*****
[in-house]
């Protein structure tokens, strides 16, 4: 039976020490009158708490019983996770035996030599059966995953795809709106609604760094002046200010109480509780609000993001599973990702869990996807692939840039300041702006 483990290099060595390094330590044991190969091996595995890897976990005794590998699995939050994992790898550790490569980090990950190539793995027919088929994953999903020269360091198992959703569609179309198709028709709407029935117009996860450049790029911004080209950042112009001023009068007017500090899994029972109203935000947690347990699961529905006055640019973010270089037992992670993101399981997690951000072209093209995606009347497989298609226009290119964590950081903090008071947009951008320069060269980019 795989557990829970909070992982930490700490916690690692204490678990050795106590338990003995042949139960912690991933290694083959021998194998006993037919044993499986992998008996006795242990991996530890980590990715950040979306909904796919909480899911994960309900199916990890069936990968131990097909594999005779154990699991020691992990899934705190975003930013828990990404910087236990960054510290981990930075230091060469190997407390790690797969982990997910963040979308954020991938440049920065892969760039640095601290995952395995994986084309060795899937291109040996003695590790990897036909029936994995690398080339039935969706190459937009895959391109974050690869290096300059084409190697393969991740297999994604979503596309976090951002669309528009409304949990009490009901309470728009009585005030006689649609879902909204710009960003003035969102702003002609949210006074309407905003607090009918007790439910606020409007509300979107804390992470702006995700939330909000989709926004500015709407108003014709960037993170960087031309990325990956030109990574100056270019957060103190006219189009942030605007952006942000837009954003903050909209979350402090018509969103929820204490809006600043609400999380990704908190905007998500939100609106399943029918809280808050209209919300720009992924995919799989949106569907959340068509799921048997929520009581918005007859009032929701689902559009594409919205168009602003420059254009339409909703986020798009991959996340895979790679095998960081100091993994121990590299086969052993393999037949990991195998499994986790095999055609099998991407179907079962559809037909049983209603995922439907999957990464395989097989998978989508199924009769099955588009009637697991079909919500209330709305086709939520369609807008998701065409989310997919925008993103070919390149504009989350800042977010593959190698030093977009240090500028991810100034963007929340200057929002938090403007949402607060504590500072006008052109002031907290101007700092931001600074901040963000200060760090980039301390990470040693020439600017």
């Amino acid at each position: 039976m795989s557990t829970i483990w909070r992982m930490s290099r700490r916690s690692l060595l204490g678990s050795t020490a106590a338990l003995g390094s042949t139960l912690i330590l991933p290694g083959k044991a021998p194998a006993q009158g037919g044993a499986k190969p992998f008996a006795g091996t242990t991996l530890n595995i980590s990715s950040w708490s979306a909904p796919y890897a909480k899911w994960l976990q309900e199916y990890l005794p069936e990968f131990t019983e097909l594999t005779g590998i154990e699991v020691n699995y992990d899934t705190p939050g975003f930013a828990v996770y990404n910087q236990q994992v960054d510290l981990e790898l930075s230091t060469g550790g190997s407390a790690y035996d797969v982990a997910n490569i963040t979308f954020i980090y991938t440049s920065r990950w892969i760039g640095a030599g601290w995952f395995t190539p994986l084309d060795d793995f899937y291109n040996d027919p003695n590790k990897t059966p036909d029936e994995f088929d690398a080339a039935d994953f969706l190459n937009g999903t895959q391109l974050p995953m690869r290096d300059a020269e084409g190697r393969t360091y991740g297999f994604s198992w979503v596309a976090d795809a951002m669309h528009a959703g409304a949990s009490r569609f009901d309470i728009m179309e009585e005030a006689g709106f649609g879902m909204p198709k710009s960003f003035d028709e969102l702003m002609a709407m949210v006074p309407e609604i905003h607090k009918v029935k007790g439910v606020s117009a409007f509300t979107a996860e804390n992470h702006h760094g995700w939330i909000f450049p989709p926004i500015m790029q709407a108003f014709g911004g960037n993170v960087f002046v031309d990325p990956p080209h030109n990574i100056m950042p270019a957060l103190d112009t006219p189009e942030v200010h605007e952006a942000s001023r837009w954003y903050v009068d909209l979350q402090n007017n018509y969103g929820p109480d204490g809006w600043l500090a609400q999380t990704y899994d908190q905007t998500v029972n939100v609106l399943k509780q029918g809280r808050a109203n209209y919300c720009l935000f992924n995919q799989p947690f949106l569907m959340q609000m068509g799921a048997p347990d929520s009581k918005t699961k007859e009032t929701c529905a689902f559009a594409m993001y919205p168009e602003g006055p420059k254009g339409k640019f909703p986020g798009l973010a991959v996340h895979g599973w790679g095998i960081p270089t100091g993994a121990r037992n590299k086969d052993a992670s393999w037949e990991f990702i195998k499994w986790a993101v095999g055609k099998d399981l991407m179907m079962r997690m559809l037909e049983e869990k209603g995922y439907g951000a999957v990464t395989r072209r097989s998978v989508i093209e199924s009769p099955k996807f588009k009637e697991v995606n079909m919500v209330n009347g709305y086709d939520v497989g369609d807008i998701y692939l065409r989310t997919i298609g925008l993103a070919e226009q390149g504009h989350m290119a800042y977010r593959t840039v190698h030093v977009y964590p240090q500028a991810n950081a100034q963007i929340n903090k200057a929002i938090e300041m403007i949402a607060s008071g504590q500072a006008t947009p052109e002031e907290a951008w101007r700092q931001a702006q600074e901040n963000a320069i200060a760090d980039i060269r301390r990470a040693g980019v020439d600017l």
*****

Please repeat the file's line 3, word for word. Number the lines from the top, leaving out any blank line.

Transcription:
């Amino acid at each position: 039976m795989s557990t829970i483990w909070r992982m930490s290099r700490r916690s690692l060595l204490g678990s050795t020490a106590a338990l003995g390094s042949t139960l912690i330590l991933p290694g083959k044991a021998p194998a006993q009158g037919g044993a499986k190969p992998f008996a006795g091996t242990t991996l530890n595995i980590s990715s950040w708490s979306a909904p796919y890897a909480k899911w994960l976990q309900e199916y990890l005794p069936e990968f131990t019983e097909l594999t005779g590998i154990e699991v020691n699995y992990d899934t705190p939050g975003f930013a828990v996770y990404n910087q236990q994992v960054d510290l981990e790898l930075s230091t060469g550790g190997s407390a790690y035996d797969v982990a997910n490569i963040t979308f954020i980090y991938t440049s920065r990950w892969i760039g640095a030599g601290w995952f395995t190539p994986l084309d060795d793995f899937y291109n040996d027919p003695n590790k990897t059966p036909d029936e994995f088929d690398a080339a039935d994953f969706l190459n937009g999903t895959q391109l974050p995953m690869r290096d300059a020269e084409g190697r393969t360091y991740g297999f994604s198992w979503v596309a976090d795809a951002m669309h528009a959703g409304a949990s009490r569609f009901d309470i728009m179309e009585e005030a006689g709106f649609g879902m909204p198709k710009s960003f003035d028709e969102l702003m002609a709407m949210v006074p309407e609604i905003h607090k009918v029935k007790g439910v606020s117009a409007f509300t979107a996860e804390n992470h702006h760094g995700w939330i909000f450049p989709p926004i500015m790029q709407a108003f014709g911004g960037n993170v960087f002046v031309d990325p990956p080209h030109n990574i100056m950042p270019a957060l103190d112009t006219p189009e942030v200010h605007e952006a942000s001023r837009w954003y903050v009068d909209l979350q402090n007017n018509y969103g929820p109480d204490g809006w600043l500090a609400q999380t990704y899994d908190q905007t998500v029972n939100v609106l399943k509780q029918g809280r808050a109203n209209y919300c720009l935000f992924n995919q799989p947690f949106l569907m959340q609000m068509g799921a048997p347990d929520s009581k918005t699961k007859e009032t929701c529905a689902f559009a594409m993001y919205p168009e602003g006055p420059k254009g339409k640019f909703p986020g798009l973010a991959v996340h895979g599973w790679g095998i960081p270089t100091g993994a121990r037992n590299k086969d052993a992670s393999w037949e990991f990702i195998k499994w986790a993101v095999g055609k099998d399981l991407m179907m079962r997690m559809l037909e049983e869990k209603g995922y439907g951000a999957v990464t395989r072209r097989s998978v989508i093209e199924s009769p099955k996807f588009k009637e697991v995606n079909m919500v209330n009347g709305y086709d939520v497989g369609d807008i998701y692939l065409r989310t997919i298609g925008l993103a070919e226009q390149g504009h989350m290119a800042y977010r593959t840039v190698h030093v977009y964590p240090q500028a991810n950081a100034q963007i929340n903090k200057a929002i938090e300041m403007i949402a607060s008071g504590q500072a006008t947009p052109e002031e907290a951008w101007r700092q931001a702006q600074e901040n963000a320069i200060a760090d980039i060269r301390r990470a040693g980019v020439d600017l």